Professor of Epidemiology, UK Centre for Epidemiology Versus Arthritis
Professor Hyrich completed her Bachelor of Science and Medical degree at the University of Manitoba in Canada. Following this, she trained in Internal Medicine in Winnipeg, Canada and completed a Fellowship in Rheumatology at the University of Toronto. She was awarded her PhD in 2005 subsequently working as a CIHR Research Fellow at the Arthritis Research UK Epidemiology Unit in Manchester. She is now Professor of Epidemiology at the University of Manchester and an Honorary Rheumatology Consultant at the Manchester Royal Infirmary.
Her main research interests centre on outcomes in inflammatory arthritis, with a focus on pharmacoepidemiology. Professor Hyrich is a member of the EULAR registries group and the chief investigator for the British Society for Rheumatology Biologics Register for Rheumatoid Arthritis as well as two national biologic registers for Juvenile Idiopathic Arthritis; the Versus Arthritis funded Safety of Biologics in Children with Rheumatic Diseases and the BSPAR Etanercept JIA Register. Professor Hyrich was instrumental in the collaboration of the global COVID-19 registers for patients with rheumatic disease.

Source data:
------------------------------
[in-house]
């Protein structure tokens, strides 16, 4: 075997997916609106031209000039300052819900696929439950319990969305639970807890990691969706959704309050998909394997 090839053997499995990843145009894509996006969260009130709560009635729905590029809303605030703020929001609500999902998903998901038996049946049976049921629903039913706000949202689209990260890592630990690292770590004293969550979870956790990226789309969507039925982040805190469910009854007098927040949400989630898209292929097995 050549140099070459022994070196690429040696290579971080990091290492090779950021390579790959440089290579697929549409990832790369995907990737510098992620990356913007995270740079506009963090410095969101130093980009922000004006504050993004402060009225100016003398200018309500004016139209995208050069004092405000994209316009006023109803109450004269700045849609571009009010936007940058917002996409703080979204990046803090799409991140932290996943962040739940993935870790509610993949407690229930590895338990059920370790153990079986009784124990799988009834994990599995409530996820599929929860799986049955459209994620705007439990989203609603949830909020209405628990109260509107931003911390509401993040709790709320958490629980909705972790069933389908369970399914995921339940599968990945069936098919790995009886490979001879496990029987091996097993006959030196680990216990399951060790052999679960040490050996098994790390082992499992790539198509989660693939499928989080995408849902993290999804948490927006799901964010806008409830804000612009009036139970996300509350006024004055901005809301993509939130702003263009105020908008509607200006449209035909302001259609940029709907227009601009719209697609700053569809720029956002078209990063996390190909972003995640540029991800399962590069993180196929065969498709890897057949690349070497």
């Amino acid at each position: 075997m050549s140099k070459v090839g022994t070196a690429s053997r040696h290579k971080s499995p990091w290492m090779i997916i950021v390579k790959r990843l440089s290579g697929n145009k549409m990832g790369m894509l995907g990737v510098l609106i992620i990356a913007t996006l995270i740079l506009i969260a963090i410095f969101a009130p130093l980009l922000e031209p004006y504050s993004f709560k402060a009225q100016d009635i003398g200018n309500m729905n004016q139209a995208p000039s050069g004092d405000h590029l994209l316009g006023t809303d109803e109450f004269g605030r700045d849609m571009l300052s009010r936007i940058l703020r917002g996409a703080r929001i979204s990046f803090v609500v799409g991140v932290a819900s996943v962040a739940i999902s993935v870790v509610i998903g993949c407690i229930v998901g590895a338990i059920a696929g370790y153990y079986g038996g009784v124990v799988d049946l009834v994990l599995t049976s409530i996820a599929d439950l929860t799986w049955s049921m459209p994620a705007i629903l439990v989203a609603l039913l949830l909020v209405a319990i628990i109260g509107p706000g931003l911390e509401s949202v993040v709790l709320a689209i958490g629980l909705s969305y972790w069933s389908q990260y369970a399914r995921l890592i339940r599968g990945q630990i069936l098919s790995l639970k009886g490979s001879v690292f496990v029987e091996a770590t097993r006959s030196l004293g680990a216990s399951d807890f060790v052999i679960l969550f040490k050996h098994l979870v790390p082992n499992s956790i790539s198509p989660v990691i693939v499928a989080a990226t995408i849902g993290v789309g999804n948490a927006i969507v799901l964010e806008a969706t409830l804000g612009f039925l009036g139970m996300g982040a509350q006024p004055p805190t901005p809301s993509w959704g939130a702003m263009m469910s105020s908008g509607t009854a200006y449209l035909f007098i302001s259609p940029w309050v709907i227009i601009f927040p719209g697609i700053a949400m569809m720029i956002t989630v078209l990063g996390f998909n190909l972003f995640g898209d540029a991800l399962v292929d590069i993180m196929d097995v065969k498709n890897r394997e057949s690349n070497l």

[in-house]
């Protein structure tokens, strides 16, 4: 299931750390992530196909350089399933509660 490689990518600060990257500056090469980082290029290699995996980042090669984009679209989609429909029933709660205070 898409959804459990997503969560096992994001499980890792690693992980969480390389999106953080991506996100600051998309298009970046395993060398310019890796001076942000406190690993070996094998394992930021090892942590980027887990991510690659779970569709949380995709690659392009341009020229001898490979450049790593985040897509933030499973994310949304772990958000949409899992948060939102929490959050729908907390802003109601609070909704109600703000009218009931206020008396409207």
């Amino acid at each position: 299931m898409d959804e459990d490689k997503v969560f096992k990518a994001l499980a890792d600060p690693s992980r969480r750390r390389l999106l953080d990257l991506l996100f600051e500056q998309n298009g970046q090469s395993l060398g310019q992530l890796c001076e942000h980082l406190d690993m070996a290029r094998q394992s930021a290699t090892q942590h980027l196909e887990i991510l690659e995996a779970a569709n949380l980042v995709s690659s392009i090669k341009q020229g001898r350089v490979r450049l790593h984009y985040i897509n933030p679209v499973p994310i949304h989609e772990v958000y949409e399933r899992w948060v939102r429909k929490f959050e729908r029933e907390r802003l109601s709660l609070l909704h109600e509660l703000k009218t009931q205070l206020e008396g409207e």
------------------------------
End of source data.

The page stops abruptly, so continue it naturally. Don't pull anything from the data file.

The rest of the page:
Professor in Rheumatology, Academic Medical Centre (AMC), University of Amsterdam, the Netherlands; Clinical Rheumatologist and Chair of the Division of Rheumatology, Zuyderland Medical Centre, Heerlen, the Netherlands
Robert Landewé obtained his medical degree at the University of Maastricht, the Netherlands, in 1990, and his PhD in 1994. Robert Landewé is a board-certified rheumatologist since 1999.
In 1999, he was appointed as a staff rheumatologist, and since 2008 as a professor of rheumatology at the department of rheumatology in the Maastricht University Hospital, the Netherlands, until April 2011. From April 2011 onwards he has a part-time staff position as professor of rheumatology in the Academic Medical Centre / University of Amsterdam. He further works as a consultant in rheumatology at the department of rheumatology in the Zuyderland Medical Centre in Heerlen, the Netherlands.
His major research interests include the assessment and prediction of outcome in rheumatic diseases, with a focus on statistical modelling, and with a special interest in spondyloarthritis. He has been involved in many clinical trials in the field of RA, PsA and axial spondyloarthritis as a clinical (principal) investigator, as a reader of radiographs and MRIs and as an advisor in steering committees.